News Release 05-064
Waste Not, Want Not
Bacteria-driven cell produces hydrogen for fuel while cleaning wastewater
April 25, 2005
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By harnessing the efforts of billions of bacteria, researchers have engineered a bio-filtration system that produces hydrogen gas while cleaning wastewater – gas that could potentially fuel other machines. Up to 100 percent more efficient at producing hydrogen than similar bio-filtration systems, the new device has the added benefit of being able to digest human or animal waste, plant material or just about any organic matter.
Hong Liu and Bruce Logan of Penn State University and Stephen Grot of Ion Power, Inc. of New Castle, Del. announced their findings online April 22, 2005, in the journal Environmental Science and Technology.
A Penn State University press release is available at: http://www.psu.edu/ur/2005/hydrogensource.html. A follow-up release about a scaling-up of the microbial fuel cell technology is at: http://live.psu.edu/index.php?sec=vs_highlight&story=23030&highlight=1
Bruce Logan, Hong Liu and Stephen Grot recently won a Popular Mechanics Breakthrough Award for their work on microbe-driven fuel cells.
This research was supported by NSF Award #0401885:
Improving Power Generation in Microbial Fuel Cells http://www.nsf.gov/awardsearch/showAward.do?AwardNumber=0401885
Additional Award information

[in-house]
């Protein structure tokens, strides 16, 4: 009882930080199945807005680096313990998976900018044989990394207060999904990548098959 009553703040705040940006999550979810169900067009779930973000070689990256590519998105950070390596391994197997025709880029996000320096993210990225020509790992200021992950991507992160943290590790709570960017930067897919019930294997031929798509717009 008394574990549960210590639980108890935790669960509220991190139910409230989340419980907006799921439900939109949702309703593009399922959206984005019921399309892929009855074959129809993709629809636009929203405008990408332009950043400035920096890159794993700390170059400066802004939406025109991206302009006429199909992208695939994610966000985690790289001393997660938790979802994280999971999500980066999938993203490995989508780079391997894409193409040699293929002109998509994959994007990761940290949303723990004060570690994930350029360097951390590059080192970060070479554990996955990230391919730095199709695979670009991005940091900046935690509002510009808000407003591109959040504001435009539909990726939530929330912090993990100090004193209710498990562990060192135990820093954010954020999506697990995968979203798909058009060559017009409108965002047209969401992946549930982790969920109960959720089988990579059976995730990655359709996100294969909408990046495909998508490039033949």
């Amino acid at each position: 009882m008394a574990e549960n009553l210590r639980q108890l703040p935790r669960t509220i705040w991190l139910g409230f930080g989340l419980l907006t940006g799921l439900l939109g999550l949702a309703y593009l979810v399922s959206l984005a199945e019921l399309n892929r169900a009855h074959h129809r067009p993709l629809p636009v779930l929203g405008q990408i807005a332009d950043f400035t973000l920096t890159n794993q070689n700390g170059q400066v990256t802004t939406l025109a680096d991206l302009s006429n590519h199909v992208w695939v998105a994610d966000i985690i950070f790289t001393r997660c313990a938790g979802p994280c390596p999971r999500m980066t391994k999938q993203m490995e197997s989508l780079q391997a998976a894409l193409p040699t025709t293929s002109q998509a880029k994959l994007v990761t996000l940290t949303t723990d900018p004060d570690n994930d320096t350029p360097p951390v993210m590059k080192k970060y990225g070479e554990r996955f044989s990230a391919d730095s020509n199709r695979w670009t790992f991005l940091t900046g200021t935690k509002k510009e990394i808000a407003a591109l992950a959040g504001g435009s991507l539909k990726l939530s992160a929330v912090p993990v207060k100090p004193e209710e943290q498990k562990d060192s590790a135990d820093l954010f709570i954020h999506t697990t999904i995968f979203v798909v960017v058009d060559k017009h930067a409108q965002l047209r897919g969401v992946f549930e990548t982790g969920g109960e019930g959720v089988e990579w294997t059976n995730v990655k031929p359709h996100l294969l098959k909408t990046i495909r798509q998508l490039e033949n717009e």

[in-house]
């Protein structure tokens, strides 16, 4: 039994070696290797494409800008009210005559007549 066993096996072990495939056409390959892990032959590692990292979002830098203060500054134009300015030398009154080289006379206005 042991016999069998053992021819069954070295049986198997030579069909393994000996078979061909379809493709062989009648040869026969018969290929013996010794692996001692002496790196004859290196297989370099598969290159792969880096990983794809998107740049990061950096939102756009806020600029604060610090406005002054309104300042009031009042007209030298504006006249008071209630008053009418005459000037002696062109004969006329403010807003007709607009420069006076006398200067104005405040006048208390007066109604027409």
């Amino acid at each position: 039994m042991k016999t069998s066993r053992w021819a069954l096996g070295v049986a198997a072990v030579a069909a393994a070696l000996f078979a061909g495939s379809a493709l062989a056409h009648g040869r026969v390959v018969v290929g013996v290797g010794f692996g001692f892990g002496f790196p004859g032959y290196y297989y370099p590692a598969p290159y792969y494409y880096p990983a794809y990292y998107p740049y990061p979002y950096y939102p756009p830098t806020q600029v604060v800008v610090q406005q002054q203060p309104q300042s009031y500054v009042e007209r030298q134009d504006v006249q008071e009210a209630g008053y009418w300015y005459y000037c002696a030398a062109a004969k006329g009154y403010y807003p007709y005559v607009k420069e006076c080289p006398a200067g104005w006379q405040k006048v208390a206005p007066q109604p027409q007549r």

The recent innovation builds upon an NSF Small Grant for Exploratory Research (SGER). For 15 years, NSF has made a small number of SGER grants--each for 1 to 2 years duration and for amounts up to $200,000--that address especially novel, or urgent, research ideas. Logan credits his SGER award with providing a critical spark that helped drive his microbial fuel-cell research.
The SGER research generated an earlier NSF press release, and an animation of the bio-filtration device. Both can be found at: http://www.nsf.gov/news/news_summ.jsp?cntn_id=100337
NSF Award #0331824:
SGER: Determination of the Potential for Direct Generation of Electricity from Wastewater Using a Microbial Fuel Cell
A related microbial fuel cell was developed last year at Pennsylvania State University.
Credit and Larger Version
Thomas D. Waite, NSF, (703) 292-7499, email: email@example.com
Bruce Logan, Pennsylvania State University, (814) 863-7908, email: firstname.lastname@example.org
The U.S. National Science Foundation propels the nation forward by advancing fundamental research in all fields of science and engineering. NSF supports research and people by providing facilities, instruments and funding to support their ingenuity and sustain the U.S. as a global leader in research and innovation. With a fiscal year 2023 budget of $9.5 billion, NSF funds reach all 50 states through grants to nearly 2,000 colleges, universities and institutions. Each year, NSF receives more than 40,000 competitive proposals and makes about 11,000 new awards. Those awards include support for cooperative research with industry, Arctic and Antarctic research and operations, and U.S. participation in international scientific efforts.